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What is Investigative Journalism? What is the Importance of Investigative Journalism in a democracy like India?

What is Investigative Journalism? What is the Importance of Investigative Journalism in a democracy like India?


1 Answer
Clark R. Mollevhogg in the Foreword of his book Investigative Reporting mentions three elements of investigating reporting:
  1. The report has to be the own work of the reporter. Under no circumstance should it be of others.
  2. The subject should be such that it is of importance for the readers to know., and
  3. Reporter must not make any attempt to hide the truth from the people.

In Western countries investigative reporting has made great leaps. However, in India it is still in its infancy. Most newspapers in India do not have the manpower and funds necessary for a first-rate investigative job.

According to one eminent Indian Editor, attempts at investigative reporting are like drilling for oil. There may be a fair amount of wastage of effort, but when the oil is discovered and becomes marketable, the sense of achievement is usually more than in any other sector of journalistic enterprise.


The Watergate story which led to the disgrace and downfall of US President Richard Nixon is the best example of investigative reporting. On June 17,1972, Bob Woodward and Carl Bernstein, the two young reporters of The Washington Post, started investigating the arrest of four men for a burglary at Watergate, the Democratic Party’s national headquarters. But at that rime they had no idea that their investigation would result in the resignation of the President. During their investigation, they maintained the highest standards of professional journalism. The reporters did not start gunning for Nixon from the beginning. They only pursued the burglary attempt and only later came up with startling facts linking the White House with it. “We did not go after the President, we went after the story”, they said.

In India, investigative reporting started after the end of the emergency in 1977, particularly by The Indian Express. Investigative reporters in India have brought to light a number of scandals including the Bhagalpur blindings incidents by the police, Kuo oil deal, A.R. Antulay’s private trusts, the securities scam involving Indian and foreign banks and stock brokers. Once a reporter got himself arrested for writing a first-hand account of life in Delhi’s Tihar Jail. Investigative reporting requires hard and sustained work. The investigative reporter should be a combination of a crusader, super detective and blood hound and he should have the necessary time and finance to carry out his work.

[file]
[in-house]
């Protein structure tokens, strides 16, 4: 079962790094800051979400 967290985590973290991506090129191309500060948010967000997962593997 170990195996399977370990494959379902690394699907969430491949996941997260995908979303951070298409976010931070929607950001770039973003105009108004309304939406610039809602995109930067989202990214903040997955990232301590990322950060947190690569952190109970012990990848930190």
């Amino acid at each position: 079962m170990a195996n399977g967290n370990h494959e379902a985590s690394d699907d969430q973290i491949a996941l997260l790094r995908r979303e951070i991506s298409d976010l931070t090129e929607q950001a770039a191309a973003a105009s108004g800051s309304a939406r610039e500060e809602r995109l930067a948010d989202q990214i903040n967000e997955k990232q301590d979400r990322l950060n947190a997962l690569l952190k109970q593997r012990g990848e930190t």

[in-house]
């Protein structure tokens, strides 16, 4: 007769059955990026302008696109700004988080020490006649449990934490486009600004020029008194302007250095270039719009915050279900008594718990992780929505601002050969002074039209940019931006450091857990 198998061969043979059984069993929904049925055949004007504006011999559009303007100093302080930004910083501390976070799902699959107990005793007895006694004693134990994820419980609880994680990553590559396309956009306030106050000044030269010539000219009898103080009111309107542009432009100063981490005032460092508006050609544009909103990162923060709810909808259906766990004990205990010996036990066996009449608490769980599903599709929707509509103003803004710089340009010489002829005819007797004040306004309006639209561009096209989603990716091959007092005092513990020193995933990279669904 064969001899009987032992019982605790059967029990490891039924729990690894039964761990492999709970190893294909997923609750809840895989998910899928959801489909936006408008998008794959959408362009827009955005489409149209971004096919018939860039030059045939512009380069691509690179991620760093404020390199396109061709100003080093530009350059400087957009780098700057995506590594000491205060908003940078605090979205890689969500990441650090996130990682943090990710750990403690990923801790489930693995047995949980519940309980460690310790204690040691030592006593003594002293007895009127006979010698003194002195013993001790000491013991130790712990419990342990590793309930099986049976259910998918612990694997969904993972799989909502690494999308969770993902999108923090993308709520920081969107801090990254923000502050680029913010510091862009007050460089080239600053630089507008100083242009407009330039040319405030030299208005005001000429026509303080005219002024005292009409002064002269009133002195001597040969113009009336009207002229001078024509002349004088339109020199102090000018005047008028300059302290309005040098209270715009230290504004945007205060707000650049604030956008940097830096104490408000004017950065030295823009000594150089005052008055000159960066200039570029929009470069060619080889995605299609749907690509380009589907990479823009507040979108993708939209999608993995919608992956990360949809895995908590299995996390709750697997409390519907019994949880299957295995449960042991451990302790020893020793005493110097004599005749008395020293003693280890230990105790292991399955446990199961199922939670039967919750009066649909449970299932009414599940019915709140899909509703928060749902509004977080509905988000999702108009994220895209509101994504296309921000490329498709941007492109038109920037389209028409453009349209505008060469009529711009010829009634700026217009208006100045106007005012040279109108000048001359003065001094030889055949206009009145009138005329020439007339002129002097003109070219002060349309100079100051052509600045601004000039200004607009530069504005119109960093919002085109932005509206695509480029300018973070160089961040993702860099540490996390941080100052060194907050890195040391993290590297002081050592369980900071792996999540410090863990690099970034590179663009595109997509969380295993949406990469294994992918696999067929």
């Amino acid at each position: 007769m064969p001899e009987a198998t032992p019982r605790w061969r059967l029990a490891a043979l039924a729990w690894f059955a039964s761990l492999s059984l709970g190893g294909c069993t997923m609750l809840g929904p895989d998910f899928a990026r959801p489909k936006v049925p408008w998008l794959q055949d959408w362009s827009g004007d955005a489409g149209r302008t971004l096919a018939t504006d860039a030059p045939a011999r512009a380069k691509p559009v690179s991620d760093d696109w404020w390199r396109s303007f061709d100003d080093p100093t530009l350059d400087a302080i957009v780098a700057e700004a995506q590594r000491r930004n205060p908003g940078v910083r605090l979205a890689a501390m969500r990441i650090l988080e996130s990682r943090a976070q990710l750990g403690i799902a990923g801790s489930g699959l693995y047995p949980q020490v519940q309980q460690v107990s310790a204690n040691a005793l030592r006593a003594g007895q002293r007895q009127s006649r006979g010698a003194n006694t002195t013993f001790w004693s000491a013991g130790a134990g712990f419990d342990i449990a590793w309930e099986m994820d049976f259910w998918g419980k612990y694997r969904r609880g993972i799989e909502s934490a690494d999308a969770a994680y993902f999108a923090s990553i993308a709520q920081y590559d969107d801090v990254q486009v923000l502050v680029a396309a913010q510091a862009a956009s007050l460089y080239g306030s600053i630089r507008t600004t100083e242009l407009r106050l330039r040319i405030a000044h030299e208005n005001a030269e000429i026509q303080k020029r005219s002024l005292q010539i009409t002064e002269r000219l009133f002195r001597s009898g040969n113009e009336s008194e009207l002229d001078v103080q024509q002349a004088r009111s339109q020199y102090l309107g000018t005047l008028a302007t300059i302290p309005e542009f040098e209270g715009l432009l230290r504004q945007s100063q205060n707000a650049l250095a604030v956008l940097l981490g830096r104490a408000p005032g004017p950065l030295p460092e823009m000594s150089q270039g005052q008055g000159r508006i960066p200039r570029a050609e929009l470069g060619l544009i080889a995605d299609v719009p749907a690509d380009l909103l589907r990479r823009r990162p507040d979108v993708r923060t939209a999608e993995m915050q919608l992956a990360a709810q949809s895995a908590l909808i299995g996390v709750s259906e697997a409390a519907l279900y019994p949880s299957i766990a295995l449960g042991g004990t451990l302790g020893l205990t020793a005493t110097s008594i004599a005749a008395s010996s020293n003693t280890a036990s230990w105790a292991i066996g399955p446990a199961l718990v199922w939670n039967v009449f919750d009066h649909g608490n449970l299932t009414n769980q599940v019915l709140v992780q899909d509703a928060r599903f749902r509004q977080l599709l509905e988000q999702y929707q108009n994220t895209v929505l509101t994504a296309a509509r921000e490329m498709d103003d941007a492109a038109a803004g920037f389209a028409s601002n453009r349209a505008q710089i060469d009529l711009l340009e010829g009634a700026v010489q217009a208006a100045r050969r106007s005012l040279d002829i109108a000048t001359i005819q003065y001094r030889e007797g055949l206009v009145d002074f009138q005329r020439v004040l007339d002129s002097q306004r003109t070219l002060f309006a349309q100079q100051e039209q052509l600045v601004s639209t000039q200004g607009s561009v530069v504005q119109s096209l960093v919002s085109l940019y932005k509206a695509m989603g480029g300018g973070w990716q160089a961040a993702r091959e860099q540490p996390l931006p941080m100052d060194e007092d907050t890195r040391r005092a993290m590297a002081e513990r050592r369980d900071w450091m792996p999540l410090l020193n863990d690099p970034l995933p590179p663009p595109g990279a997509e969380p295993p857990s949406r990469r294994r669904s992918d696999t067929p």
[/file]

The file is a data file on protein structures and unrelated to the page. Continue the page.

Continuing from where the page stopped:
An investigative reporter should base his report on incontrovertible facts, not on half-truths and lies. He should be wary of lobbies and lobbyists-political or commercial trying to misguide him. Also, he should not behave like a peeping Tom or a prosecutor. The best kind of investigative reporting is that which keeps the public interest in mind. It may highlight an injustice, expose corrupt practices or unmask dishonest politicians and bureaucrats.

As per the experience, an investigative reporter cannot bring his reports to logical ends unless he gets the support of the judiciary, the executive or the legislative. The Bhagalpur blinding report would have ended like any other report if a public interest litigation would not have been filed against the police. In the US, the Watergate stories would not have led to any result if they did not get the support of the legislative which threatened the impeachment of President Richard Nixon.

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December 22, 2018